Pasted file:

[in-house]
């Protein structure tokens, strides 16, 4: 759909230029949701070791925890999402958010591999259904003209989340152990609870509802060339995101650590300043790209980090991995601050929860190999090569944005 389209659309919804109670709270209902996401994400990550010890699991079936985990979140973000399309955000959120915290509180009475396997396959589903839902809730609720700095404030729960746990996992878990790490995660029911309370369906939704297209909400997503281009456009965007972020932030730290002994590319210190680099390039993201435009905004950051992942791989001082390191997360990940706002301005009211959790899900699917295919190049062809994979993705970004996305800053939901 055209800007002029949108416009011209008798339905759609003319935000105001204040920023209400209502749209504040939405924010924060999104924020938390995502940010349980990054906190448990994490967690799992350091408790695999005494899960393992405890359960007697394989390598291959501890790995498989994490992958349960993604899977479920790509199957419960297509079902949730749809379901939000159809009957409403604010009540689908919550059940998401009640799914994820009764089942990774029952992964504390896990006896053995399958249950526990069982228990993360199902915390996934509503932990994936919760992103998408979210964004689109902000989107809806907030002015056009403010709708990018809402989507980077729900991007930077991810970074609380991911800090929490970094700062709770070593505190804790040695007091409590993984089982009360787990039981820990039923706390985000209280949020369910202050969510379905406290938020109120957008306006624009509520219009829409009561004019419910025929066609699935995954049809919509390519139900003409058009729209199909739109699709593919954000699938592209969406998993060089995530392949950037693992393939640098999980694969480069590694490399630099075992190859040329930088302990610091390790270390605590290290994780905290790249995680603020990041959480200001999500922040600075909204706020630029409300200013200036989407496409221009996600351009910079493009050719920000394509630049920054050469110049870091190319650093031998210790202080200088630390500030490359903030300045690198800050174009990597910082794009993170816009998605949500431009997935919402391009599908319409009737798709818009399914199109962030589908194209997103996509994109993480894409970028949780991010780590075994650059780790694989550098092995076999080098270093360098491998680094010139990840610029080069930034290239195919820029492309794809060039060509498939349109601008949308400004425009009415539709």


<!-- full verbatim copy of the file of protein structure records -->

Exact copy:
[in-house]
């Protein structure tokens, strides 16, 4: 759909230029949701070791925890999402958010591999259904003209989340152990609870509802060339995101650590300043790209980090991995601050929860190999090569944005 389209659309919804109670709270209902996401994400990550010890699991079936985990979140973000399309955000959120915290509180009475396997396959589903839902809730609720700095404030729960746990996992878990790490995660029911309370369906939704297209909400997503281009456009965007972020932030730290002994590319210190680099390039993201435009905004950051992942791989001082390191997360990940706002301005009211959790899900699917295919190049062809994979993705970004996305800053939901 055209800007002029949108416009011209008798339905759609003319935000105001204040920023209400209502749209504040939405924010924060999104924020938390995502940010349980990054906190448990994490967690799992350091408790695999005494899960393992405890359960007697394989390598291959501890790995498989994490992958349960993604899977479920790509199957419960297509079902949730749809379901939000159809009957409403604010009540689908919550059940998401009640799914994820009764089942990774029952992964504390896990006896053995399958249950526990069982228990993360199902915390996934509503932990994936919760992103998408979210964004689109902000989107809806907030002015056009403010709708990018809402989507980077729900991007930077991810970074609380991911800090929490970094700062709770070593505190804790040695007091409590993984089982009360787990039981820990039923706390985000209280949020369910202050969510379905406290938020109120957008306006624009509520219009829409009561004019419910025929066609699935995954049809919509390519139900003409058009729209199909739109699709593919954000699938592209969406998993060089995530392949950037693992393939640098999980694969480069590694490399630099075992190859040329930088302990610091390790270390605590290290994780905290790249995680603020990041959480200001999500922040600075909204706020630029409300200013200036989407496409221009996600351009910079493009050719920000394509630049920054050469110049870091190319650093031998210790202080200088630390500030490359903030300045690198800050174009990597910082794009993170816009998605949500431009997935919402391009599908319409009737798709818009399914199109962030589908194209997103996509994109993480894409970028949780991010780590075994650059780790694989550098092995076999080098270093360098491998680094010139990840610029080069930034290239195919820029492309794809060039060509498939349109601008949308400004425009009415539709």